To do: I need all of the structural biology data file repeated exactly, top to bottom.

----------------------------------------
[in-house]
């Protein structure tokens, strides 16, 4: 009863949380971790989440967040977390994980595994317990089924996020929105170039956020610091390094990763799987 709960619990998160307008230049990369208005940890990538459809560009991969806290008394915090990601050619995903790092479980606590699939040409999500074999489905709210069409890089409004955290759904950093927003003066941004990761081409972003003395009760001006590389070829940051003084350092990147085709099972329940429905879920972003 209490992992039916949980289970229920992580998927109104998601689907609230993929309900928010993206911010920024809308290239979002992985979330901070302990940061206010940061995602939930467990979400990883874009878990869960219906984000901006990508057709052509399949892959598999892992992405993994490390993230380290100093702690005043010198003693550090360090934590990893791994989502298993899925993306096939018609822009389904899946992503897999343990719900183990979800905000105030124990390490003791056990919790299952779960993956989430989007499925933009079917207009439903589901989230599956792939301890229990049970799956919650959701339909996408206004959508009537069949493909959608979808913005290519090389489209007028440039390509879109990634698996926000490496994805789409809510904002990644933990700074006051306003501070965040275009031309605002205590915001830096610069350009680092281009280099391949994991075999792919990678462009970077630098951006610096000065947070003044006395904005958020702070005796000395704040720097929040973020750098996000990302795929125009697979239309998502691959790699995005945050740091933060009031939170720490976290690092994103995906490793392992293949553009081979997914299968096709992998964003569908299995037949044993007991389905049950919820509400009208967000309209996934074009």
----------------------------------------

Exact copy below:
[in-house]
């Protein structure tokens, strides 16, 4: 009863949380971790989440967040977390994980595994317990089924996020929105170039956020610091390094990763799987 709960619990998160307008230049990369208005940890990538459809560009991969806290008394915090990601050619995903790092479980606590699939040409999500074999489905709210069409890089409004955290759904950093927003003066941004990761081409972003003395009760001006590389070829940051003084350092990147085709099972329940429905879920972003 209490992992039916949980289970229920992580998927109104998601689907609230993929309900928010993206911010920024809308290239979002992985979330901070302990940061206010940061995602939930467990979400990883874009878990869960219906984000901006990508057709052509399949892959598999892992992405993994490390993230380290100093702690005043010198003693550090360090934590990893791994989502298993899925993306096939018609822009389904899946992503897999343990719900183990979800905000105030124990390490003791056990919790299952779960993956989430989007499925933009079917207009439903589901989230599956792939301890229990049970799956919650959701339909996408206004959508009537069949493909959608979808913005290519090389489209007028440039390509879109990634698996926000490496994805789409809510904002990644933990700074006051306003501070965040275009031309605002205590915001830096610069350009680092281009280099391949994991075999792919990678462009970077630098951006610096000065947070003044006395904005958020702070005796000395704040720097929040973020750098996000990302795929125009697979239309998502691959790699995005945050740091933060009031939170720490976290690092994103995906490793392992293949553009081979997914299968096709992998964003569908299995037949044993007991389905049950919820509400009208967000309209996934074009």